It’s bedtime. Liz needs to get to the kitchen to make her snack for the next day.
“Dad!” she says. “I’m afraid to go out there. Something’s there. I can feel it in my bones!”
But, really, it’s the kids who often come up with the most though-provoking comments.
Sometimes they’re funny. Sometimes not so much.
Recently, Liz, had one of the more serious kind.
She was talking about what’s she’s learned recently.
And what she said became the seed for the column, below, on doctor-assisted suicide.
(This is something that each of the kids, in fact, already has some familiarity with through this story, The Giver, a novel that was recently also the seed for this other fairly recent Spectator column on where Canada may be going with its new law on all this.)
If you missed the most recent one, the one involving Liz, in the the print edition of Saturday’s Spectator, you can find it below.
So grab death and scream “Mine!” And what does it turn into?
(The Hamilton Spectator – Saturday, March 18, 2016)
MUKONO, UGANDA — It was getting late and she, my 12-year-old, sat on the couch and looked into the nothingness and pulled from the air a comment as plain and profound as any.
“You know,” she said, “People don’t know how good they have it.”
This is what happens when you live in Africa. You see things. Life. People. Suffering. Death sometimes. You get perspective.
“They don’t know,” Liz said. “People don’t know.” Canadians don’t know. This is what she said. We were talking about nothing in particular; just what we each were learning, if anything, lately. “People don’t know.”
She elaborated and we, her family, listened, and then we all went to bed and got up the next day and that would have been the end of it, except, with this sort of thing, it never is. Not that in the following days anything more was said. It wasn’t. Nothing was said by or to my daughter about suffering or death: not hers, not mine, not some African’s, not even yours.
(I did, however, write about my own imagined demise recently in this space, about Old Man Froese, who, in 2049, in a not-very-brave new world, used end-of-life services to kill himself, useless as he felt, like an old phone to be tossed in the trash.)
But nothing was said to Liz about this. Nothing about how one man’s (or woman’s) garbage of suffering can be another’s gold.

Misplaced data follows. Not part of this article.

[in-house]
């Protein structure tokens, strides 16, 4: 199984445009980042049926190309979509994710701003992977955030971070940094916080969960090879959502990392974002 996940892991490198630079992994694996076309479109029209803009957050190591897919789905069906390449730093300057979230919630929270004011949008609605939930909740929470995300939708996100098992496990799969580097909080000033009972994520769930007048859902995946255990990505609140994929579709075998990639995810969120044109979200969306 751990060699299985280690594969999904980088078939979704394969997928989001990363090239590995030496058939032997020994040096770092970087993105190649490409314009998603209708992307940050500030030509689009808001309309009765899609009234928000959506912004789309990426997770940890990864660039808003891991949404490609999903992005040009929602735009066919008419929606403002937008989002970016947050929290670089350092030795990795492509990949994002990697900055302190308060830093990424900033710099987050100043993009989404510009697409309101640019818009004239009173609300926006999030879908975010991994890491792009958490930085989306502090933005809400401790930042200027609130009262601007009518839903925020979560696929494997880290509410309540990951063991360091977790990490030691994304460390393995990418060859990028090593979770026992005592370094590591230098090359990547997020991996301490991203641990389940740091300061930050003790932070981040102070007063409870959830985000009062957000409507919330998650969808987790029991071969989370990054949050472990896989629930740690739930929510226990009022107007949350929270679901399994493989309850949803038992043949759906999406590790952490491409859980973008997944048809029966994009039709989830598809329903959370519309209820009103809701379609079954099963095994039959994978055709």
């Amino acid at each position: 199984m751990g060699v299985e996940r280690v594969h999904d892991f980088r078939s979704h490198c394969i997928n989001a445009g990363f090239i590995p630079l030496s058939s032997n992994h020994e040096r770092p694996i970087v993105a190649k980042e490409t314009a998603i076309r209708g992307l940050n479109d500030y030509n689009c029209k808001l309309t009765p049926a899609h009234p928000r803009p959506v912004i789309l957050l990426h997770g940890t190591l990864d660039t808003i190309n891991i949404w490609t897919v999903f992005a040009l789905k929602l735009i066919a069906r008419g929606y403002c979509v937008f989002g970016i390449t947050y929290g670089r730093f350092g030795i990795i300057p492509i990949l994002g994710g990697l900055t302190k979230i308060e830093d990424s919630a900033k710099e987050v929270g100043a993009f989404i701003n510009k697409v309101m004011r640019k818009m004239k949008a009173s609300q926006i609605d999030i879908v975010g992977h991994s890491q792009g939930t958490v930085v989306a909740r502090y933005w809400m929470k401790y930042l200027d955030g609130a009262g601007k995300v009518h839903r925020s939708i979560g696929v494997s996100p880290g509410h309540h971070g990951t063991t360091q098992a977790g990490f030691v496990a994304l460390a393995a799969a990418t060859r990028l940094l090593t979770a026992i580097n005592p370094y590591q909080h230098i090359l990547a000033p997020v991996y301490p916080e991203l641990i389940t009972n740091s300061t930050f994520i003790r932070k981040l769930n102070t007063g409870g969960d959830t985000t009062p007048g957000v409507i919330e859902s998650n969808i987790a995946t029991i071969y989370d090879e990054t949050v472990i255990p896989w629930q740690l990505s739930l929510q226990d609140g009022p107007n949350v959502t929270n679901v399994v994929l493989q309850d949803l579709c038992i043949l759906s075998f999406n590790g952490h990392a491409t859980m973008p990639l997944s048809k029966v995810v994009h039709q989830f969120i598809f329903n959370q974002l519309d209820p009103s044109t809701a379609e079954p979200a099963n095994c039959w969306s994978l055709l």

Neither was anything said about how suffering is rarely as unbearable as it first seems; nothing on how you can win the lottery or wake up in a wheelchair, and your happiness, (after the initial shock) will settle virtually unchanged: this, according to studies, is the strange truth of it.
Nor was anything said about the joint-parliamentary report that’s now in Ottawa’s hands, recommending that both the mentally ill and, by 2019, “mature minors” be included in new Canadian legislation so anyone can end their own life when their suffering seems too great.
Nothing was said about how this eclipses the thoughts of even Canada’s Supreme Court. Nothing about how this is ringing alarms in Canada’s medical community.
Nor was anything said about how freedom, just like suffering, is often not what we think. Nothing was said, either, about June 6, the deadline for Ottawa to complete its legislation, and the day that is also my daughter’s birthday.
Certainly nothing was said about the unimaginable: that if my beautiful girl, a “mature minor” if there ever was one, were to somehow lose the wind and will of her life, then, for her Sweet 16th, she may be able to snuff it out with the support of the state.
Nothing had to be said. Liz had already said it all. “People don’t know.” They don’t know what they’ve been given. They don’t know what they have. They don’t know what they’re holding. (No, none of us know fully.)
But not only do Canadians not know what they have, they don’t know where they’re going. Not really. Not with this law. Not yet.
Of the world’s 195 countries, only a handful are even near this road. And the few signs point to where nobody wants to look. See Holland? Eleven years into its new euthanasia law and three per cent, one in 33 Dutch citizens, are using it to do themselves in. The exception has become the norm. One in 33 citizens. Read the European reports.
(And yes, Holland has safeguards. Checks. Ethics committees.)
Nothing was said about this either. Nothing about any warning. Nothing about any regrets.
Nothing about the remarkable cheapening of the courageous lives (and deaths) of those suffering terminally, those for who compassionate end-of-life legislation was initially meant.
Nothing about Canada’s old hope to be a healing nation from sea to sea.
Not that any of this is easy. That is the blessing and burden of free will. Still, life is a gift. The children, especially in Africa, know this to be true.
As part of the cycle, so is death. Yes, death is a gift, not a curse into the darkness. Earth is the darkness, the real shadowland. Billions of people believe this.
But grab death and scream “Mine!” And what does it turn into?